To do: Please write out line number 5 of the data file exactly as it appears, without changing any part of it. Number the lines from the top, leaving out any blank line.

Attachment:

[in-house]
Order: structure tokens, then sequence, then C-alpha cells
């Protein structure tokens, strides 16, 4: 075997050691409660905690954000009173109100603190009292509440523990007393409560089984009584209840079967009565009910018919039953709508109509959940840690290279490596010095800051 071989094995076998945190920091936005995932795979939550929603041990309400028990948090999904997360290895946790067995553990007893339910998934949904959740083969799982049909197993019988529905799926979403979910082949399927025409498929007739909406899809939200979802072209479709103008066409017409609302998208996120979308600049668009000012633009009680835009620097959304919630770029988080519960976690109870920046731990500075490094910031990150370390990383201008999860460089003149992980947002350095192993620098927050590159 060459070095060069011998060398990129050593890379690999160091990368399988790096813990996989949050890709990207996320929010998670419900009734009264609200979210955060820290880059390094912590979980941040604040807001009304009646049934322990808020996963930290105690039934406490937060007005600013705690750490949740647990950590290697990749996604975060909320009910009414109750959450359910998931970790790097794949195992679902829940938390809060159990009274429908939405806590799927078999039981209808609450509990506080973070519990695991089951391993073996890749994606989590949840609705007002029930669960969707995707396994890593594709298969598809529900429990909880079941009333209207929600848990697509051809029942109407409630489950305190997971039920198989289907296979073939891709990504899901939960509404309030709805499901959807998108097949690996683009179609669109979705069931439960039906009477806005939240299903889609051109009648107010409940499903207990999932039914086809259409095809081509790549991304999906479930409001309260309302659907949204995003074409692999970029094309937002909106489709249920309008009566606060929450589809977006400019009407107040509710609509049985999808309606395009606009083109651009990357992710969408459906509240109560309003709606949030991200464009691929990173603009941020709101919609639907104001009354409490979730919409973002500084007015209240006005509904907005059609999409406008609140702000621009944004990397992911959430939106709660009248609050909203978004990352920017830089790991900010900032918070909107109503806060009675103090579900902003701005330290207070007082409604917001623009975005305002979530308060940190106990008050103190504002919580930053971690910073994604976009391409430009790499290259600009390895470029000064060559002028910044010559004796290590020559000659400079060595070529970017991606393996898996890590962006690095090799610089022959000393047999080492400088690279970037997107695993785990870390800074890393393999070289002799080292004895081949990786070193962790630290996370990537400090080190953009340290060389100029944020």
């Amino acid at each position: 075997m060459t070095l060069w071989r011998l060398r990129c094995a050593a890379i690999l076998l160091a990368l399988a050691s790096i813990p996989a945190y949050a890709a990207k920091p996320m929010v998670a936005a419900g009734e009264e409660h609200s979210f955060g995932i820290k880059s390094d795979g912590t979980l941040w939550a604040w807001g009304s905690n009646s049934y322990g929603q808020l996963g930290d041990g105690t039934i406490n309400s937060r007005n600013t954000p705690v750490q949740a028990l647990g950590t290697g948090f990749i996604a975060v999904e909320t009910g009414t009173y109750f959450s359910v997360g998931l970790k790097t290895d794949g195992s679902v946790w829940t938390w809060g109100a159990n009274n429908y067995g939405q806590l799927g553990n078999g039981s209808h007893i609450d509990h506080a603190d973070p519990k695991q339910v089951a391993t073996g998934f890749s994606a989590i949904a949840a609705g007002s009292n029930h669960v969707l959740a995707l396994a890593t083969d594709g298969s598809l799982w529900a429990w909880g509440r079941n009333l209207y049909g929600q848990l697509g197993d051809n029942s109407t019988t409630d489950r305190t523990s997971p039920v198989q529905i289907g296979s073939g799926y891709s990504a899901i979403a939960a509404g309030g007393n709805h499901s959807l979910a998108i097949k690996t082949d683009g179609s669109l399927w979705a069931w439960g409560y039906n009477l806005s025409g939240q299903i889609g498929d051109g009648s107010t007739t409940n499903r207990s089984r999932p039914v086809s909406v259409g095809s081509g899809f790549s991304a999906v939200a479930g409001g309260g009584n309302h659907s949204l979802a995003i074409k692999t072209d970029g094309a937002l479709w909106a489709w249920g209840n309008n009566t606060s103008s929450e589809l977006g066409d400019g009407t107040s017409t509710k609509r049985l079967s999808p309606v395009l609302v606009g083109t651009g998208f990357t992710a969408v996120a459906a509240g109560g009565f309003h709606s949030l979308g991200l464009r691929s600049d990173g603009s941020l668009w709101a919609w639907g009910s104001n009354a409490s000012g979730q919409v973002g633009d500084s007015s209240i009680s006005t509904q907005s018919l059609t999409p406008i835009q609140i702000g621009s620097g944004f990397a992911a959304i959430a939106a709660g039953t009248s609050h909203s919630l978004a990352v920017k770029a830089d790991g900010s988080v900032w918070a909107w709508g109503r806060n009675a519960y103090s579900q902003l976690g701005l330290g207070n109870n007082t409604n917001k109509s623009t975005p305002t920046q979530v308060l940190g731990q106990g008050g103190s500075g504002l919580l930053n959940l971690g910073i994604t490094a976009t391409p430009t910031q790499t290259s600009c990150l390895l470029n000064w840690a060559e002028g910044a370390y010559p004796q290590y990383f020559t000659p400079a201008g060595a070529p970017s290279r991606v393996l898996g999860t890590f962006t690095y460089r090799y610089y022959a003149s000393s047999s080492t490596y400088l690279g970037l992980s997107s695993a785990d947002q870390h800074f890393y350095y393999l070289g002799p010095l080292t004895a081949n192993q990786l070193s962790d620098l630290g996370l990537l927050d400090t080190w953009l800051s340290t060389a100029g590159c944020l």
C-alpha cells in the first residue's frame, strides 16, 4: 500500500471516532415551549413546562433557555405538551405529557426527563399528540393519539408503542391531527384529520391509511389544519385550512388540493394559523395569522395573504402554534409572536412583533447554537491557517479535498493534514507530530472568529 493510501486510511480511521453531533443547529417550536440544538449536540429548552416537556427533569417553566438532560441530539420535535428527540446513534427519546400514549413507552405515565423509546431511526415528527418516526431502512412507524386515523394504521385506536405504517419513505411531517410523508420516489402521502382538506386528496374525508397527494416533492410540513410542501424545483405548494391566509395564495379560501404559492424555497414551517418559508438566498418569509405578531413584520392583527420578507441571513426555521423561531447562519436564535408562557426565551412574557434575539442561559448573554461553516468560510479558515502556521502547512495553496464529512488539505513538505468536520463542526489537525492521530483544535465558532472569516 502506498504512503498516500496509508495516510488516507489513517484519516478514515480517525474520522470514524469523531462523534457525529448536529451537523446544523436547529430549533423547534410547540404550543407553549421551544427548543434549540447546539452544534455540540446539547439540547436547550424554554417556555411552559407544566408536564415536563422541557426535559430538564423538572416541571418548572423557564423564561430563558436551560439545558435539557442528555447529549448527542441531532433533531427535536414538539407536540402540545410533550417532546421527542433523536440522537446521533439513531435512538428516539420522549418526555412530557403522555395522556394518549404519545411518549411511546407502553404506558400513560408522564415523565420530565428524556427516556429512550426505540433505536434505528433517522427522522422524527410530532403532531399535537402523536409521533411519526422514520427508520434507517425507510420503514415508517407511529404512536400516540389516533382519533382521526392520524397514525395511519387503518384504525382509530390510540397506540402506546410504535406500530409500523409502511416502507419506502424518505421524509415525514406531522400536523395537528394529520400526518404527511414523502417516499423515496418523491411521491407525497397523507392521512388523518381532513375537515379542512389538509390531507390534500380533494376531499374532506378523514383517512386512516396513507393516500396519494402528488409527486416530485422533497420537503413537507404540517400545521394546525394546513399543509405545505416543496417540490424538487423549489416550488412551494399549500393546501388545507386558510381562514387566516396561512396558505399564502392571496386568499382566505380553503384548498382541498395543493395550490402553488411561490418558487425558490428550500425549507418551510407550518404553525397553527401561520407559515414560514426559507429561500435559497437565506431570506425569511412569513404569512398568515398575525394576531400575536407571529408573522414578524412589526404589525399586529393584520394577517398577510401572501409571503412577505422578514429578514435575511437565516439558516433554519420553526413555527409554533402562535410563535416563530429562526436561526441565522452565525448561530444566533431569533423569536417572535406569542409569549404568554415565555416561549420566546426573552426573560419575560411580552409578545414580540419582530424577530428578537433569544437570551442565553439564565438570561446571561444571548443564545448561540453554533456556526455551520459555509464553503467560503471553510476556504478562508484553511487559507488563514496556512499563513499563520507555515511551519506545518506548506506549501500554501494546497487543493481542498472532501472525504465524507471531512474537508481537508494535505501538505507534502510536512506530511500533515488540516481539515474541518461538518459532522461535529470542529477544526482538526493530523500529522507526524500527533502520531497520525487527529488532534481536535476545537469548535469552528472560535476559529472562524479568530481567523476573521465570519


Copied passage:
C-alpha cells in the first residue's frame, strides 16, 4: 500500500471516532415551549413546562433557555405538551405529557426527563399528540393519539408503542391531527384529520391509511389544519385550512388540493394559523395569522395573504402554534409572536412583533447554537491557517479535498493534514507530530472568529 493510501486510511480511521453531533443547529417550536440544538449536540429548552416537556427533569417553566438532560441530539420535535428527540446513534427519546400514549413507552405515565423509546431511526415528527418516526431502512412507524386515523394504521385506536405504517419513505411531517410523508420516489402521502382538506386528496374525508397527494416533492410540513410542501424545483405548494391566509395564495379560501404559492424555497414551517418559508438566498418569509405578531413584520392583527420578507441571513426555521423561531447562519436564535408562557426565551412574557434575539442561559448573554461553516468560510479558515502556521502547512495553496464529512488539505513538505468536520463542526489537525492521530483544535465558532472569516 502506498504512503498516500496509508495516510488516507489513517484519516478514515480517525474520522470514524469523531462523534457525529448536529451537523446544523436547529430549533423547534410547540404550543407553549421551544427548543434549540447546539452544534455540540446539547439540547436547550424554554417556555411552559407544566408536564415536563422541557426535559430538564423538572416541571418548572423557564423564561430563558436551560439545558435539557442528555447529549448527542441531532433533531427535536414538539407536540402540545410533550417532546421527542433523536440522537446521533439513531435512538428516539420522549418526555412530557403522555395522556394518549404519545411518549411511546407502553404506558400513560408522564415523565420530565428524556427516556429512550426505540433505536434505528433517522427522522422524527410530532403532531399535537402523536409521533411519526422514520427508520434507517425507510420503514415508517407511529404512536400516540389516533382519533382521526392520524397514525395511519387503518384504525382509530390510540397506540402506546410504535406500530409500523409502511416502507419506502424518505421524509415525514406531522400536523395537528394529520400526518404527511414523502417516499423515496418523491411521491407525497397523507392521512388523518381532513375537515379542512389538509390531507390534500380533494376531499374532506378523514383517512386512516396513507393516500396519494402528488409527486416530485422533497420537503413537507404540517400545521394546525394546513399543509405545505416543496417540490424538487423549489416550488412551494399549500393546501388545507386558510381562514387566516396561512396558505399564502392571496386568499382566505380553503384548498382541498395543493395550490402553488411561490418558487425558490428550500425549507418551510407550518404553525397553527401561520407559515414560514426559507429561500435559497437565506431570506425569511412569513404569512398568515398575525394576531400575536407571529408573522414578524412589526404589525399586529393584520394577517398577510401572501409571503412577505422578514429578514435575511437565516439558516433554519420553526413555527409554533402562535410563535416563530429562526436561526441565522452565525448561530444566533431569533423569536417572535406569542409569549404568554415565555416561549420566546426573552426573560419575560411580552409578545414580540419582530424577530428578537433569544437570551442565553439564565438570561446571561444571548443564545448561540453554533456556526455551520459555509464553503467560503471553510476556504478562508484553511487559507488563514496556512499563513499563520507555515511551519506545518506548506506549501500554501494546497487543493481542498472532501472525504465524507471531512474537508481537508494535505501538505507534502510536512506530511500533515488540516481539515474541518461538518459532522461535529470542529477544526482538526493530523500529522507526524500527533502520531497520525487527529488532534481536535476545537469548535469552528472560535476559529472562524479568530481567523476573521465570519